Residents of Washington, DC who are found to be in possession of a small amount of marijuana will no longer be charged with a crime after the city council voted Tuesday to reduce the penalty to a small fine.
The members voted 10-1 to drop possession of an ounce or less of cannabis to a civil fine of $25. The council did preserve a law making it illegal to smoke in public, although the maximum penalty for that infraction has been reduced from up to a year in jail and a $1,000 fine to up to six months in jail and a $500 fine. That penalty is the same one facing residents who are stopped in public with an open can of alcohol.
The measure is now in the hands of DC Mayor Vincent Gray, who reportedly plans to authorize the legislation. It will then make its way to Congress. The US Congress has veto authority over laws proposed in the District of Colombia but has only done so in three instances since 1979.
“We are taking a significant step to correct the continuing social injustice cause by a failed war on drugs,” Councilmember Tommy Wells (D-Ward 6), the lead author of the legislation, told The Washington Post.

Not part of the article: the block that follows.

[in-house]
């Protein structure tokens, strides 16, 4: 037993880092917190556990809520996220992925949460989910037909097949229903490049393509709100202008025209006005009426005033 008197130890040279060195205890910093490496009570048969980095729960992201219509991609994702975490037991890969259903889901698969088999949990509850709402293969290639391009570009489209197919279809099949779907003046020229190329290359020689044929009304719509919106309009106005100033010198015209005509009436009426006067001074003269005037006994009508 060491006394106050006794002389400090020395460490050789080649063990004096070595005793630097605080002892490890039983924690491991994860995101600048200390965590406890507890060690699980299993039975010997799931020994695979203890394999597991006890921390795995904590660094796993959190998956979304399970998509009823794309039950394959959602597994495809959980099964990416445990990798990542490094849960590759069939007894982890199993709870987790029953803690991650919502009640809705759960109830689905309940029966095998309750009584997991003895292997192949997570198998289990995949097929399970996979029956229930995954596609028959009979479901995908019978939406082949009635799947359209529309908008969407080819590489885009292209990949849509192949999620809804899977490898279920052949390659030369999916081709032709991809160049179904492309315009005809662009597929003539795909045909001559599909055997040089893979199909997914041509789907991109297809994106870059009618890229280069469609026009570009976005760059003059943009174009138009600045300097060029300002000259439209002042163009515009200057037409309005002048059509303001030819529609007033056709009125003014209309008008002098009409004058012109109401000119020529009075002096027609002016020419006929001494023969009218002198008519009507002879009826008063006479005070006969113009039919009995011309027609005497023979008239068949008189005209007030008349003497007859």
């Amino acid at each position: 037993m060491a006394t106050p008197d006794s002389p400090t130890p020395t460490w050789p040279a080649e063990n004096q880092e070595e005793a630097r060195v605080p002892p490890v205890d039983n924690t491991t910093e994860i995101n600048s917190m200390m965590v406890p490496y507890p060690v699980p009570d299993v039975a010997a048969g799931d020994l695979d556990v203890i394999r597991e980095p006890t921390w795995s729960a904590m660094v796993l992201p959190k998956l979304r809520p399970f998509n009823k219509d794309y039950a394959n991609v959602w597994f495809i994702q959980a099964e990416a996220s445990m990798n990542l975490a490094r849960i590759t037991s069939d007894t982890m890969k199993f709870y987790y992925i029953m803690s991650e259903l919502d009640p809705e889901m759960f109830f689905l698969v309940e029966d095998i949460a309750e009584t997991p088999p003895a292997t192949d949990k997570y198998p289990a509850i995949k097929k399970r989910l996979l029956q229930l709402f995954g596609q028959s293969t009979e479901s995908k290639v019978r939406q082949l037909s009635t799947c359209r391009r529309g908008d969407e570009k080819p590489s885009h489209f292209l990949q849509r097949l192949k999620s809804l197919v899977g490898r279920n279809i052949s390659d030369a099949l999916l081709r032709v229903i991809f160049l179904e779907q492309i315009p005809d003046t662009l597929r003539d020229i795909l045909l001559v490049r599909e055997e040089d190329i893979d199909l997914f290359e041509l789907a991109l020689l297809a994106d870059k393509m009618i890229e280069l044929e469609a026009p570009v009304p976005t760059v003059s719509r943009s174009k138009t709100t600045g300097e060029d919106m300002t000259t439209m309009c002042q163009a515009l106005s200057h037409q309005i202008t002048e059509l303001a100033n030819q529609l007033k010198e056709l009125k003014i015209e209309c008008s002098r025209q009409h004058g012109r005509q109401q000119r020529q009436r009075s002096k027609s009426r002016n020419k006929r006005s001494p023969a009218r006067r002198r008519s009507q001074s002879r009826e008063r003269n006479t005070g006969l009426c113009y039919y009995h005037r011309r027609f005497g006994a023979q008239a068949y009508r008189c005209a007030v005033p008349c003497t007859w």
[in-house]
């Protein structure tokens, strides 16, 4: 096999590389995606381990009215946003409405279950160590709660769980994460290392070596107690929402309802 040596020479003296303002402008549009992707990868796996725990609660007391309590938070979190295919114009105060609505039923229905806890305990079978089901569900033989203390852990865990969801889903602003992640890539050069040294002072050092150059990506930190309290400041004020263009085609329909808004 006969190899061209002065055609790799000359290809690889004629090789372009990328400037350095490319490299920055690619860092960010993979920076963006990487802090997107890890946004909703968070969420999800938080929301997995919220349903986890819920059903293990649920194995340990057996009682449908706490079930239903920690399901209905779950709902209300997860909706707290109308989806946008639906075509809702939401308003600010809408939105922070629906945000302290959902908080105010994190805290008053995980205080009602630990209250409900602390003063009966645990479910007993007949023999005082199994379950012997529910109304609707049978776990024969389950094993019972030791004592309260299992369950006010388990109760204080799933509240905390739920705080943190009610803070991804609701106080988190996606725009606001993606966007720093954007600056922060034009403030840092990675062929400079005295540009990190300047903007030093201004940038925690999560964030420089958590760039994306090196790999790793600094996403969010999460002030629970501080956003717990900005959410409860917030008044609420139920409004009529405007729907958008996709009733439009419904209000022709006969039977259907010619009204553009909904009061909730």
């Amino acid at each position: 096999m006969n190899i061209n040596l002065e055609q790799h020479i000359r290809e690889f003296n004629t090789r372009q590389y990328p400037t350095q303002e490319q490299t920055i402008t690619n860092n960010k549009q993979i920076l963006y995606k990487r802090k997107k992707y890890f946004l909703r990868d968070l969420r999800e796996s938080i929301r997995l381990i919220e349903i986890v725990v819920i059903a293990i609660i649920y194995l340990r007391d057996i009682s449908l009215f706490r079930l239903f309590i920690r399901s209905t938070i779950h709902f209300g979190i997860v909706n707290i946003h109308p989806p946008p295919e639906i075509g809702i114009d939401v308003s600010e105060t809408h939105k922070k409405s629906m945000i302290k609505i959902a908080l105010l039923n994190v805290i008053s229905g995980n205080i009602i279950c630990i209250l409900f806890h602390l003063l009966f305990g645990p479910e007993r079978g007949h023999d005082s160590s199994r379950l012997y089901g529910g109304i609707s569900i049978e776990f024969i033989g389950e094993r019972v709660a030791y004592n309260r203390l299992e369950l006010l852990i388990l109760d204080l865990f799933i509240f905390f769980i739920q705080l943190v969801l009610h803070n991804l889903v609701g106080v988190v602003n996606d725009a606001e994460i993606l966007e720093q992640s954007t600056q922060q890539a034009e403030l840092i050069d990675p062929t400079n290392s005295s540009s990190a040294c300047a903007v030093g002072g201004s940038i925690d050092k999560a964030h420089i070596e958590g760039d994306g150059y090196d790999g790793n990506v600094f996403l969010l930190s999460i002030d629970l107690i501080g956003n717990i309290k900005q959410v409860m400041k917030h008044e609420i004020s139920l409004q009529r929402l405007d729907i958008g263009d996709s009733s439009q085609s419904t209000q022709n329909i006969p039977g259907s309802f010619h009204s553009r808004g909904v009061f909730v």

If the bill becomes a law, Washington, DC will join 17 states in the US that have enacted some form of decriminalization of marijuana.
Activists admitted that Tuesday’s passage is a step in the right direction, although many have said it does not go far enough. One refrain is that it will contribute to uncertainty in policing the District, with officers still required to arrest citizens if they see smoke, but unable to do so if they smell marijuana.
Others say the bill does not correct what has become one of the most problematic results of the war on drugs: the racial disparity. Data unveiled by the American Civil Liberties Union (ACLU) indicated that while Caucasians and African Americans use marijuana at approximately the same rate, the latter demographic has been targeted by police more often.
“According to the ACLU’s original analysis, marijuana arrests now account for over half of all drug arrests in the United States,” the civil liberties advocacy group announced. “Of the 8.2 million marijuana arrests between 2001 and 2010, 88 percent were simply for having marijuana...Despite roughly equal usage rates, Blacks are 3.73 times more likely than whites to be arrested for marijuana.”
The DC Board of Elections is currently reviewing a ballot initiative in which voters can call for full legalization as soon as November. A decision about whether to issue the initiative could come this week.
The official vote was 10-1-1, with Councilmember Yvette Alexander submitting the only “no” and Councilmember Vincent Orange voting “present.” Councilmember Marion Berry did not cast a vote after being hospitalized, according to AP.